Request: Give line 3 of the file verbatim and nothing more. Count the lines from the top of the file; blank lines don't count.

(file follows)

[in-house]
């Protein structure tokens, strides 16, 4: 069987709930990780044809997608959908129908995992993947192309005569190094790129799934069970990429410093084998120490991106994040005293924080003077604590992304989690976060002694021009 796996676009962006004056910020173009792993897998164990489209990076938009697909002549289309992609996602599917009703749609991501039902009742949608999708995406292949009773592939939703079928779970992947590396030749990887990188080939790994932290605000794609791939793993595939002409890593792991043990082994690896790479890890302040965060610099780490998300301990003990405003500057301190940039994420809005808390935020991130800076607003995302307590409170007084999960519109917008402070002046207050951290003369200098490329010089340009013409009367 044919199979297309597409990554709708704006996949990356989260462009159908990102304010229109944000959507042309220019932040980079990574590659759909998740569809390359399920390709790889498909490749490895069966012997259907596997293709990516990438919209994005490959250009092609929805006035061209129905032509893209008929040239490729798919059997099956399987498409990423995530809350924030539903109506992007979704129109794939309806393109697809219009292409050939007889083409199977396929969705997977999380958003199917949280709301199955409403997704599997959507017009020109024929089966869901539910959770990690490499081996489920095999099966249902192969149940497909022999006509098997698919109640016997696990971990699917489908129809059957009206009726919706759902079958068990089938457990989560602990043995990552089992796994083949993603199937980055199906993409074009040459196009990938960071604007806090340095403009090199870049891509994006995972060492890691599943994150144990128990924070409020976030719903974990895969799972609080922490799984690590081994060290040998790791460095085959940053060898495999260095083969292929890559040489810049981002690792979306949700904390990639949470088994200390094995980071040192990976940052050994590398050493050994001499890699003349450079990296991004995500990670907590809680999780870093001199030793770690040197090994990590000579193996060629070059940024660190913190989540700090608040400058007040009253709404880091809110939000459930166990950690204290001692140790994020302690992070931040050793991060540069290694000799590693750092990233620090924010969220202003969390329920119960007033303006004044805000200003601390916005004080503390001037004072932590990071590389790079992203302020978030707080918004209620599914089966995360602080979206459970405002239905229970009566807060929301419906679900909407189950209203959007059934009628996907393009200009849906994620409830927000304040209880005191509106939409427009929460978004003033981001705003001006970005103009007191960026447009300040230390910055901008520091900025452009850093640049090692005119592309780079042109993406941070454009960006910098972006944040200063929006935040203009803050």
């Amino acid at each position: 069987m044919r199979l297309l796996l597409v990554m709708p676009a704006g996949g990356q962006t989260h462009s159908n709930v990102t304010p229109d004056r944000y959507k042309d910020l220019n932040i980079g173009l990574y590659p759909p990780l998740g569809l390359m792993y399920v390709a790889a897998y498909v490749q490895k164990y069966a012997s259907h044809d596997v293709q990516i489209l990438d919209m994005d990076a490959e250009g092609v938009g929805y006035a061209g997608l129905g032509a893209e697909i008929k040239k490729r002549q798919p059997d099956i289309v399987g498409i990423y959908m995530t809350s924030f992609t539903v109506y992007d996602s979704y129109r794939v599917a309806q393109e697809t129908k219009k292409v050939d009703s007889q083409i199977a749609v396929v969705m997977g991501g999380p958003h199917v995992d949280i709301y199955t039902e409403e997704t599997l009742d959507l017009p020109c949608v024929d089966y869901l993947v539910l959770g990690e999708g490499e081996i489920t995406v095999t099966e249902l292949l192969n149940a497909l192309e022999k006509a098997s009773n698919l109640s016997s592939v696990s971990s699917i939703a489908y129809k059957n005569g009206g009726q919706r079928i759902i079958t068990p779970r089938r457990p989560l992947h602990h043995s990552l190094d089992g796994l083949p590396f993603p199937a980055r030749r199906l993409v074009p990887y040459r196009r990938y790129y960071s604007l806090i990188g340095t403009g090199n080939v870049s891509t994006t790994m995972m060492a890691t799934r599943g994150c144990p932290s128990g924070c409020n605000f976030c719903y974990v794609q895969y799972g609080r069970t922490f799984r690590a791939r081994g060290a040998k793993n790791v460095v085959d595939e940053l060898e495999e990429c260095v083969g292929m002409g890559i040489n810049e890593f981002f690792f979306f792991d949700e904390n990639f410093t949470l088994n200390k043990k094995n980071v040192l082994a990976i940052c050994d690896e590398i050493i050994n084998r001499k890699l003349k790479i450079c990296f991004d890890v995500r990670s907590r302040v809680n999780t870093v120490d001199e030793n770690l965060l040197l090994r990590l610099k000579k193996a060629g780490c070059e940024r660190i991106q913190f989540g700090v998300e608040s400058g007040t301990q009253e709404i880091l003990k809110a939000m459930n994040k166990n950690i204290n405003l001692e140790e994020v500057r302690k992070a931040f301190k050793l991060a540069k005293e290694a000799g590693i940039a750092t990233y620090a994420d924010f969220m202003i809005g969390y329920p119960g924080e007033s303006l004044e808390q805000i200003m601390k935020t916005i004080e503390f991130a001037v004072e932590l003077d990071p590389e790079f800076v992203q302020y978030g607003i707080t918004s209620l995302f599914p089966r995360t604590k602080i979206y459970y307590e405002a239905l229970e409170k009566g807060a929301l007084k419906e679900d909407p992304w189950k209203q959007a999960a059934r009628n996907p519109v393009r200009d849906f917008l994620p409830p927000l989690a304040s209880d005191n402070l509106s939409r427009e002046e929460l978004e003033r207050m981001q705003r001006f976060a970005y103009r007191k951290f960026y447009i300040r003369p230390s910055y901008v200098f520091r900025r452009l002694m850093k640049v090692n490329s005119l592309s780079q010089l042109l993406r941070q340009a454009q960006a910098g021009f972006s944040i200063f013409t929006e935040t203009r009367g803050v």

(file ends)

């Amino acid at each position: 069987m044919r199979l297309l796996l597409v990554m709708p676009a704006g996949g990356q962006t989260h462009s159908n709930v990102t304010p229109d004056r944000y959507k042309d910020l220019n932040i980079g173009l990574y590659p759909p990780l998740g569809l390359m792993y399920v390709a790889a897998y498909v490749q490895k164990y069966a012997s259907h044809d596997v293709q990516i489209l990438d919209m994005d990076a490959e250009g092609v938009g929805y006035a061209g997608l129905g032509a893209e697909i008929k040239k490729r002549q798919p059997d099956i289309v399987g498409i990423y959908m995530t809350s924030f992609t539903v109506y992007d996602s979704y129109r794939v599917a309806q393109e697809t129908k219009k292409v050939d009703s007889q083409i199977a749609v396929v969705m997977g991501g999380p958003h199917v995992d949280i709301y199955t039902e409403e997704t599997l009742d959507l017009p020109c949608v024929d089966y869901l993947v539910l959770g990690e999708g490499e081996i489920t995406v095999t099966e249902l292949l192969n149940a497909l192309e022999k006509a098997s009773n698919l109640s016997s592939v696990s971990s699917i939703a489908y129809k059957n005569g009206g009726q919706r079928i759902i079958t068990p779970r089938r457990p989560l992947h602990h043995s990552l190094d089992g796994l083949p590396f993603p199937a980055r030749r199906l993409v074009p990887y040459r196009r990938y790129y960071s604007l806090i990188g340095t403009g090199n080939v870049s891509t994006t790994m995972m060492a890691t799934r599943g994150c144990p932290s128990g924070c409020n605000f976030c719903y974990v794609q895969y799972g609080r069970t922490f799984r690590a791939r081994g060290a040998k793993n790791v460095v085959d595939e940053l060898e495999e990429c260095v083969g292929m002409g890559i040489n810049e890593f981002f690792f979306f792991d949700e904390n990639f410093t949470l088994n200390k043990k094995n980071v040192l082994a990976i940052c050994d690896e590398i050493i050994n084998r001499k890699l003349k790479i450079c990296f991004d890890v995500r990670s907590r302040v809680n999780t870093v120490d001199e030793n770690l965060l040197l090994r990590l610099k000579k193996a060629g780490c070059e940024r660190i991106q913190f989540g700090v998300e608040s400058g007040t301990q009253e709404i880091l003990k809110a939000m459930n994040k166990n950690i204290n405003l001692e140790e994020v500057r302690k992070a931040f301190k050793l991060a540069k005293e290694a000799g590693i940039a750092t990233y620090a994420d924010f969220m202003i809005g969390y329920p119960g924080e007033s303006l004044e808390q805000i200003m601390k935020t916005i004080e503390f991130a001037v004072e932590l003077d990071p590389e790079f800076v992203q302020y978030g607003i707080t918004s209620l995302f599914p089966r995360t604590k602080i979206y459970y307590e405002a239905l229970e409170k009566g807060a929301l007084k419906e679900d909407p992304w189950k209203q959007a999960a059934r009628n996907p519109v393009r200009d849906f917008l994620p409830p927000l989690a304040s209880d005191n402070l509106s939409r427009e002046e929460l978004e003033r207050m981001q705003r001006f976060a970005y103009r007191k951290f960026y447009i300040r003369p230390s910055y901008v200098f520091r900025r452009l002694m850093k640049v090692n490329s005119l592309s780079q010089l042109l993406r941070q340009a454009q960006a910098g021009f972006s944040i200063f013409t929006e935040t203009r009367g803050v």